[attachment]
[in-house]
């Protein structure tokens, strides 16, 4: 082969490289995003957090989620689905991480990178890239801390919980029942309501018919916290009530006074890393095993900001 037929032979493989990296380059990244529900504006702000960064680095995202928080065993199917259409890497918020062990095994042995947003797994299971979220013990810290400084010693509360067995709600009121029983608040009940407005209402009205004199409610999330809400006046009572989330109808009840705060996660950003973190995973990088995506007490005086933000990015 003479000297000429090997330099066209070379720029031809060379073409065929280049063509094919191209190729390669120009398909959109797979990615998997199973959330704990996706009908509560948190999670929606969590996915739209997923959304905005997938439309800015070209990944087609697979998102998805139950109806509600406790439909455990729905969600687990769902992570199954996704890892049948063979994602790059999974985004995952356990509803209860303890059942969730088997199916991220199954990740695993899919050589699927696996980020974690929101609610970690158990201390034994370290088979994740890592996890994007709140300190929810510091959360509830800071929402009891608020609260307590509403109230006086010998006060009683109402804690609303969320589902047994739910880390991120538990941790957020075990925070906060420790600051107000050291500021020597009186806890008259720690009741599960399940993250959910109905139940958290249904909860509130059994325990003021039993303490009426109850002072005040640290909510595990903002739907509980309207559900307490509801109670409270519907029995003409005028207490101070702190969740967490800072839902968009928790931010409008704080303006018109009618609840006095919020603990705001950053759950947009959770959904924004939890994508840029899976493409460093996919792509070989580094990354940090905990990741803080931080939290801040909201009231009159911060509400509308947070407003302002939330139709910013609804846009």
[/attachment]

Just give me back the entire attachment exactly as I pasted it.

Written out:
[in-house]
């Protein structure tokens, strides 16, 4: 082969490289995003957090989620689905991480990178890239801390919980029942309501018919916290009530006074890393095993900001 037929032979493989990296380059990244529900504006702000960064680095995202928080065993199917259409890497918020062990095994042995947003797994299971979220013990810290400084010693509360067995709600009121029983608040009940407005209402009205004199409610999330809400006046009572989330109808009840705060996660950003973190995973990088995506007490005086933000990015 003479000297000429090997330099066209070379720029031809060379073409065929280049063509094919191209190729390669120009398909959109797979990615998997199973959330704990996706009908509560948190999670929606969590996915739209997923959304905005997938439309800015070209990944087609697979998102998805139950109806509600406790439909455990729905969600687990769902992570199954996704890892049948063979994602790059999974985004995952356990509803209860303890059942969730088997199916991220199954990740695993899919050589699927696996980020974690929101609610970690158990201390034994370290088979994740890592996890994007709140300190929810510091959360509830800071929402009891608020609260307590509403109230006086010998006060009683109402804690609303969320589902047994739910880390991120538990941790957020075990925070906060420790600051107000050291500021020597009186806890008259720690009741599960399940993250959910109905139940958290249904909860509130059994325990003021039993303490009426109850002072005040640290909510595990903002739907509980309207559900307490509801109670409270519907029995003409005028207490101070702190969740967490800072839902968009928790931010409008704080303006018109009618609840006095919020603990705001950053759950947009959770959904924004939890994508840029899976493409460093996919792509070989580094990354940090905990990741803080931080939290801040909201009231009159911060509400509308947070407003302002939330139709910013609804846009």